New Delhi: Facing the prospect of a suspension and the loss of rights to host the upcoming U-17 Women’s World Cup, the All India Football Federation’s (AIFF) committee of administrators (COA) has written to assure the sport’s governing body, FIFA, and the Asian Football Confederation (AFC), that the “interests of Indian football are being well served” — and lambasted ousted AIFF president Praful Patel.
In a letter dated 5 August, accessed by ThePrint, FIFA and the AFC had warned the AIFF about ‘deviations’ in the roadmap drawn to resolve governance issues.
The international federations highlighted that member associations like the AIFF are statutorily obliged to ensure there was no influence by “any third parties”. The missive came two days after the Supreme Court ordered AIFF elections at the earliest to oversee the smooth functioning the U-17 Women’s World Cup, and a reform of the federation’s electoral college.
Both FIFA and the AFC flagged their concerns regarding potentially “serious deviations” from the roadmap the three federations had agreed on in 2019 for the development of Indian football over the next decade. The two bodies have sought from the AIFF a transcript of the court’s decision by 9 August to examine the “deviations”.
“…Should there exist serious deviations to the aforesaid roadmap, we would submit the matter to our relevant decision-making body for further considerations and possible decisions based on FIFA statutes,” the letter read.
The statute-based responses could include the AIFF’s suspension from international football and the stripping of India’s rights to host the U-17 Women’s World Cup in October, the letter added.
In its response to FIFA and the AFC, the CoA said that the international federations had been misled by certain parties and that a new executive committee would be “in place” by 1 September, according to a report by The Times of India.
“Indian Football has a small group of detractors who seek to serve themselves at the cost of the sport and its players who are dear to all of us. We have faced instances in the past when some of these have sought to mislead institutions and to undermine the proper functioning of the AIFF,” the CoA added.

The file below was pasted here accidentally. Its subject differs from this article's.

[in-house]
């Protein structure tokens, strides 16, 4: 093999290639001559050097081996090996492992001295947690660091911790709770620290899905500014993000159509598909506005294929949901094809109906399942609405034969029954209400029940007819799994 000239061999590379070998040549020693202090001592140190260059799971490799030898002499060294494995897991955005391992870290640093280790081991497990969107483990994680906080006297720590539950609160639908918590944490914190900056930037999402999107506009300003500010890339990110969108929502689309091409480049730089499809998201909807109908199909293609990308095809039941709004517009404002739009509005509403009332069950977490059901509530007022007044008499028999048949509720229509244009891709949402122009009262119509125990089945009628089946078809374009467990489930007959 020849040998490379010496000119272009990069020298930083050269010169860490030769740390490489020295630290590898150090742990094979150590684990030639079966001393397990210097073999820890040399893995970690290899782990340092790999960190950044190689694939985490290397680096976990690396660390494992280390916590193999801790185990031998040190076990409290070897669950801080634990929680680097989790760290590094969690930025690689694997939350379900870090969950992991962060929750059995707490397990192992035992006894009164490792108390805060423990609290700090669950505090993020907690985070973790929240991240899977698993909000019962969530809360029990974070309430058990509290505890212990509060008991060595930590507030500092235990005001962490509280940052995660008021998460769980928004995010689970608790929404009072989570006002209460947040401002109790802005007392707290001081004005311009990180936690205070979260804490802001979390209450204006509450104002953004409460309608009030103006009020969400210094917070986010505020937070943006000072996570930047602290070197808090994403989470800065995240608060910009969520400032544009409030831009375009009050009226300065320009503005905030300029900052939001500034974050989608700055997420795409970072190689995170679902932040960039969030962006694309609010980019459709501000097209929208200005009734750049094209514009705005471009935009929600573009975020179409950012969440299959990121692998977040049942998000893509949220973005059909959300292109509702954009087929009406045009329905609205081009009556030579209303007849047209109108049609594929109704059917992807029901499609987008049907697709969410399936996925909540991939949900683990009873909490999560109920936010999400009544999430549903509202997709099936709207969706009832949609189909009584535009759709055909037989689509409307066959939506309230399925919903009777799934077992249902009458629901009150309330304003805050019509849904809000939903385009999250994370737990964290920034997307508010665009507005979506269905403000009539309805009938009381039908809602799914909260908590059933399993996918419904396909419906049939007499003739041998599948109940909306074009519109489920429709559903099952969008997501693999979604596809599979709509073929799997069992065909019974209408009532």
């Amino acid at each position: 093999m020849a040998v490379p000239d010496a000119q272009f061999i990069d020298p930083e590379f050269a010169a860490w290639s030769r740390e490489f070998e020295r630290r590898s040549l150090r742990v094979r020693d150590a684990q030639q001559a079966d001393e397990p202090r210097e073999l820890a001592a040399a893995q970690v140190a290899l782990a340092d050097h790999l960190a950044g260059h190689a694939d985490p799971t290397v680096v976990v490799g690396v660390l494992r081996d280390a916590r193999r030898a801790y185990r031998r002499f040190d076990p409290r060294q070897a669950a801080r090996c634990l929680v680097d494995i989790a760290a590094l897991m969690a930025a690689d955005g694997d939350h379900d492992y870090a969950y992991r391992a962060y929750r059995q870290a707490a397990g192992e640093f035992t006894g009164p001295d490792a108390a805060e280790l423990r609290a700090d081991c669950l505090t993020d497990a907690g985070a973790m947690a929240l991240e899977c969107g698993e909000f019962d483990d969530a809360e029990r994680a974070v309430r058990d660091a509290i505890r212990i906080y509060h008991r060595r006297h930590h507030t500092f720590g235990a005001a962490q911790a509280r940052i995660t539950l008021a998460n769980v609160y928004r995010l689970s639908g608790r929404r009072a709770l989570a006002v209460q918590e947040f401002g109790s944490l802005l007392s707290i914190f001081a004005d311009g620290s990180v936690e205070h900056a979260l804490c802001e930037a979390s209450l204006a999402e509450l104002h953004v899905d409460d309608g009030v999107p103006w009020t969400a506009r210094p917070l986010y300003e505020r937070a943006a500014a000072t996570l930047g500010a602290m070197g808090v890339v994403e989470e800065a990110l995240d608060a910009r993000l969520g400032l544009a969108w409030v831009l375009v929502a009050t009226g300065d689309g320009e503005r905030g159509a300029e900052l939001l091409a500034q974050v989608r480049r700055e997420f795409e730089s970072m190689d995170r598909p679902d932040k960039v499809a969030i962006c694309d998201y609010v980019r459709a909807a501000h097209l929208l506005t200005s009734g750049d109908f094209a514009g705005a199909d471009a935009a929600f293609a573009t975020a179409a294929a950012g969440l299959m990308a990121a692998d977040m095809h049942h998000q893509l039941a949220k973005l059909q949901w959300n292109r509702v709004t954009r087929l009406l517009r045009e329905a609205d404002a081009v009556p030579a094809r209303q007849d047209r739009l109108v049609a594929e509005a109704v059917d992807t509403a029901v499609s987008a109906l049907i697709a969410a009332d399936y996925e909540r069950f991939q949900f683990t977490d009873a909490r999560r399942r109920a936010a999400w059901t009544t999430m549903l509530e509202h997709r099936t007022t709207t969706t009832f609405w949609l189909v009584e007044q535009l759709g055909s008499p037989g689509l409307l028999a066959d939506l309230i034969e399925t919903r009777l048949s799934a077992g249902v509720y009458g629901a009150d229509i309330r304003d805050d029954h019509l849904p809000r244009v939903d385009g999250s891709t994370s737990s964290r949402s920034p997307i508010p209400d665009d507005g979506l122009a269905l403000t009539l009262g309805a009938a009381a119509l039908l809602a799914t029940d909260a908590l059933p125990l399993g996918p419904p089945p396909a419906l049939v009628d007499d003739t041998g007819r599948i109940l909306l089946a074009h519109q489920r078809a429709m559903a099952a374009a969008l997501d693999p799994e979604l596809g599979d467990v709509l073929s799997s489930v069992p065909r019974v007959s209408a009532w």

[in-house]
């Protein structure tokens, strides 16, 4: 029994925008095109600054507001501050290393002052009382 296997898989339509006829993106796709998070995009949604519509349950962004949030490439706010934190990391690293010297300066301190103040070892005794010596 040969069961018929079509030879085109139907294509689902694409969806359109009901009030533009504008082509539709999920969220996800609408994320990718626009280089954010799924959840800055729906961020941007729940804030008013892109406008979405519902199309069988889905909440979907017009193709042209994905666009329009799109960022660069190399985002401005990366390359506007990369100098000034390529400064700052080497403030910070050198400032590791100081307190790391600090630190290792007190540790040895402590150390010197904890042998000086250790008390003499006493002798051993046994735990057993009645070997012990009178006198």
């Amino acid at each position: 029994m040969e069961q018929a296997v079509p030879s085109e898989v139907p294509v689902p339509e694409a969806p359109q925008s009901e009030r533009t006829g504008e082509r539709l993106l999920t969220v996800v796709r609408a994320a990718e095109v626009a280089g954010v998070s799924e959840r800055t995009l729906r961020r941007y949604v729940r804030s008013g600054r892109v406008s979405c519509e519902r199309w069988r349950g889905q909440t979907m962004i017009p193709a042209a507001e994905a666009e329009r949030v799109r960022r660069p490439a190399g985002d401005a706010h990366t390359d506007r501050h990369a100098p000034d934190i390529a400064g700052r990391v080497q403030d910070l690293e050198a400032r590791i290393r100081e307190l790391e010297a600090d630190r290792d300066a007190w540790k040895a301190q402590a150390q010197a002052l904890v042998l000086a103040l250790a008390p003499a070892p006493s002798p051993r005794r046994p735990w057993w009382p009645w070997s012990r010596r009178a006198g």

In its decision on the plea by lawyer Rahul Mehra, the Supreme Court had not only ordered expeditious conducting of AIFF elections, but also a reform of the federation’s electoral college to include 24 male and 12 female former international-level footballers alongside representatives of the existing state associations.
On his Twitter account, Mehra had shared the news of the apex court’s order and expressed hopes that similar reforms would be implemented in governance across sports from top to bottom.
Yesterdays interim order passed by SC wherein it directed All India Football Federation (AIFF) to hold elections has just been uploaded. Take a look👇
— Rahul Mehra (@TheRahulMehra) August 5, 2022
SC took action earlier
This latest decision came nearly three months after the Supreme Court ordered AIFF president Patel and the federation’s executive committee to be stripped of their administrative responsibilities.
In June, the court had ordered Patel and company be replaced by a three-member Committee of Administrators (CoA), with Justice Justice D.Y. Chandrachud calling the state of affairs “not in the interest of the proper governance of the federation”.
The point of contention was centred on outgoing AIFF president Patel, who was elected in 2009 and won re-elections in 2012 and 2016, and went on to become a FIFA council member.
Patel, who had completed the maximum three-term limit in December 2020 as mandated by the National Sports Code, had kept AIFF elections pending for 18 months. Following his exit in May after the top court’s intervention, Patel had said the elections should not be dragged out, and “not underestimate FIFA’s strength to take radical decisions”.
After his removal, Patel wrote to FIFA with an “update” on the Supreme Court order, and requested the federation not to suspend the AIFF. However, the COA in its letter has slammed Patel for his references to suspension, saying he had intimated that “suspension is a likelihood as FIFA-AFC would treat the Court’s intervention as a third party involvement”.
Speaking to ThePrint, Mehra, the petitioner in the court case, was critical of the ousted AIFF officials and other individuals in his reaction to the FIFA-AFC joint letter. They “are trying to coax FIFA into banning AIFF” and “trying to ensure the electoral college remains the same with handpicked players subservient” to their interests, he told ThePrint.
“Where is the bar if you don’t conform to the Supreme Court orders? Are these so-called ‘patriots’ anti-national or do they want to support the game?” Mehra asked.
The row over Patel continuing in office had been preceded by years of tussle over supremacy between the I-League and the Mukesh Ambani-backed Indian Super League, which resulted in the aforementioned Indian football roadmap, approved by an AFC executive committee in 2019.
(Edited by Tony Rai)